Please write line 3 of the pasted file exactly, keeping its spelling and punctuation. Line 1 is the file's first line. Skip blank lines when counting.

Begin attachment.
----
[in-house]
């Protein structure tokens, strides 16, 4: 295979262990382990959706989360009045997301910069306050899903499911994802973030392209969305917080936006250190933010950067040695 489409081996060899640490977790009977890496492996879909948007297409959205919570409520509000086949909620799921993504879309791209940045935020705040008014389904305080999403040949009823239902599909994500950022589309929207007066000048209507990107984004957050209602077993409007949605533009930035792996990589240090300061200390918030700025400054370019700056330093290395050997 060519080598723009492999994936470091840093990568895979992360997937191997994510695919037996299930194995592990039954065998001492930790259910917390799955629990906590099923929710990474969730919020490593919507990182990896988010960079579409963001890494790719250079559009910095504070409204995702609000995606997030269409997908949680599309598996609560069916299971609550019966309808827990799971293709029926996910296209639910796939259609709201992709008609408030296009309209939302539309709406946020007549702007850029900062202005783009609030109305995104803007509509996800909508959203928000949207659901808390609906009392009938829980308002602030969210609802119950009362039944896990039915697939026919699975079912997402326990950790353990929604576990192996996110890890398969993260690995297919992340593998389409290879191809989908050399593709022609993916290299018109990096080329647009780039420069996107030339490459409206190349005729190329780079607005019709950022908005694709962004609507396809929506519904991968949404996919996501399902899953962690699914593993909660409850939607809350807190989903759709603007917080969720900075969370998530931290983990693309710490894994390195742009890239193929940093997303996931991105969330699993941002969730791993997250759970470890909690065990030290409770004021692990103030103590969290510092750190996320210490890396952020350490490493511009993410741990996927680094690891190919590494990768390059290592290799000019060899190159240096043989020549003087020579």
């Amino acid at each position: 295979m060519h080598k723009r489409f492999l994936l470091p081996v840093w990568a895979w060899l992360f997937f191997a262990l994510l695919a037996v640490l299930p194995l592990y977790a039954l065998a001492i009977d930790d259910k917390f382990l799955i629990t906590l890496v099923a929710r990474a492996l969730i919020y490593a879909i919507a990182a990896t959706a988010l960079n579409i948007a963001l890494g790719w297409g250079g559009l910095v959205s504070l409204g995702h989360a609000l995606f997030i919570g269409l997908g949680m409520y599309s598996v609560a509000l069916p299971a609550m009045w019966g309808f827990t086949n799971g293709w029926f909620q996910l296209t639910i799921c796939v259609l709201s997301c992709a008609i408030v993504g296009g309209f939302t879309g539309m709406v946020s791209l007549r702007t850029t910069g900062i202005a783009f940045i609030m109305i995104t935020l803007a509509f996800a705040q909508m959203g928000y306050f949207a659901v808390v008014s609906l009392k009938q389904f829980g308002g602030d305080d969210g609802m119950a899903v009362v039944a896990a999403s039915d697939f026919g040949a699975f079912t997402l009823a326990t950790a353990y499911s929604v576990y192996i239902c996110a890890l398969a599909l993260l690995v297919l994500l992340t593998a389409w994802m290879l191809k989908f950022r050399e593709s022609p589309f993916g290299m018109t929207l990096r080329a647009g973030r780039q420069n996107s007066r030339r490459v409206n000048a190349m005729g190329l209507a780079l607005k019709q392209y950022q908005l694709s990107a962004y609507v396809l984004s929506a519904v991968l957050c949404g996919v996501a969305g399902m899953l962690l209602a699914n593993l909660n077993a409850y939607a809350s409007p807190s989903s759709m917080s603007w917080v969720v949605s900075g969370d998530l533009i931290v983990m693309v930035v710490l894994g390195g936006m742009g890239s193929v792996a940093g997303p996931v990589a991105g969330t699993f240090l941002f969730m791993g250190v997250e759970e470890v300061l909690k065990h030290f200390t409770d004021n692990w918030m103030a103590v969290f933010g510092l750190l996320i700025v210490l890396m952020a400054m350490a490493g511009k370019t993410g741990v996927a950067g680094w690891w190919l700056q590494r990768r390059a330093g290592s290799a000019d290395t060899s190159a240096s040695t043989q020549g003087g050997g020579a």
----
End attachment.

């Amino acid at each position: 295979m060519h080598k723009r489409f492999l994936l470091p081996v840093w990568a895979w060899l992360f997937f191997a262990l994510l695919a037996v640490l299930p194995l592990y977790a039954l065998a001492i009977d930790d259910k917390f382990l799955i629990t906590l890496v099923a929710r990474a492996l969730i919020y490593a879909i919507a990182a990896t959706a988010l960079n579409i948007a963001l890494g790719w297409g250079g559009l910095v959205s504070l409204g995702h989360a609000l995606f997030i919570g269409l997908g949680m409520y599309s598996v609560a509000l069916p299971a609550m009045w019966g309808f827990t086949n799971g293709w029926f909620q996910l296209t639910i799921c796939v259609l709201s997301c992709a008609i408030v993504g296009g309209f939302t879309g539309m709406v946020s791209l007549r702007t850029t910069g900062i202005a783009f940045i609030m109305i995104t935020l803007a509509f996800a705040q909508m959203g928000y306050f949207a659901v808390v008014s609906l009392k009938q389904f829980g308002g602030d305080d969210g609802m119950a899903v009362v039944a896990a999403s039915d697939f026919g040949a699975f079912t997402l009823a326990t950790a353990y499911s929604v576990y192996i239902c996110a890890l398969a599909l993260l690995v297919l994500l992340t593998a389409w994802m290879l191809k989908f950022r050399e593709s022609p589309f993916g290299m018109t929207l990096r080329a647009g973030r780039q420069n996107s007066r030339r490459v409206n000048a190349m005729g190329l209507a780079l607005k019709q392209y950022q908005l694709s990107a962004y609507v396809l984004s929506a519904v991968l957050c949404g996919v996501a969305g399902m899953l962690l209602a699914n593993l909660n077993a409850y939607a809350s409007p807190s989903s759709m917080s603007w917080v969720v949605s900075g969370d998530l533009i931290v983990m693309v930035v710490l894994g390195g936006m742009g890239s193929v792996a940093g997303p996931v990589a991105g969330t699993f240090l941002f969730m791993g250190v997250e759970e470890v300061l909690k065990h030290f200390t409770d004021n692990w918030m103030a103590v969290f933010g510092l750190l996320i700025v210490l890396m952020a400054m350490a490493g511009k370019t993410g741990v996927a950067g680094w690891w190919l700056q590494r990768r390059a330093g290592s290799a000019d290395t060899s190159a240096s040695t043989q020549g003087g050997g020579a």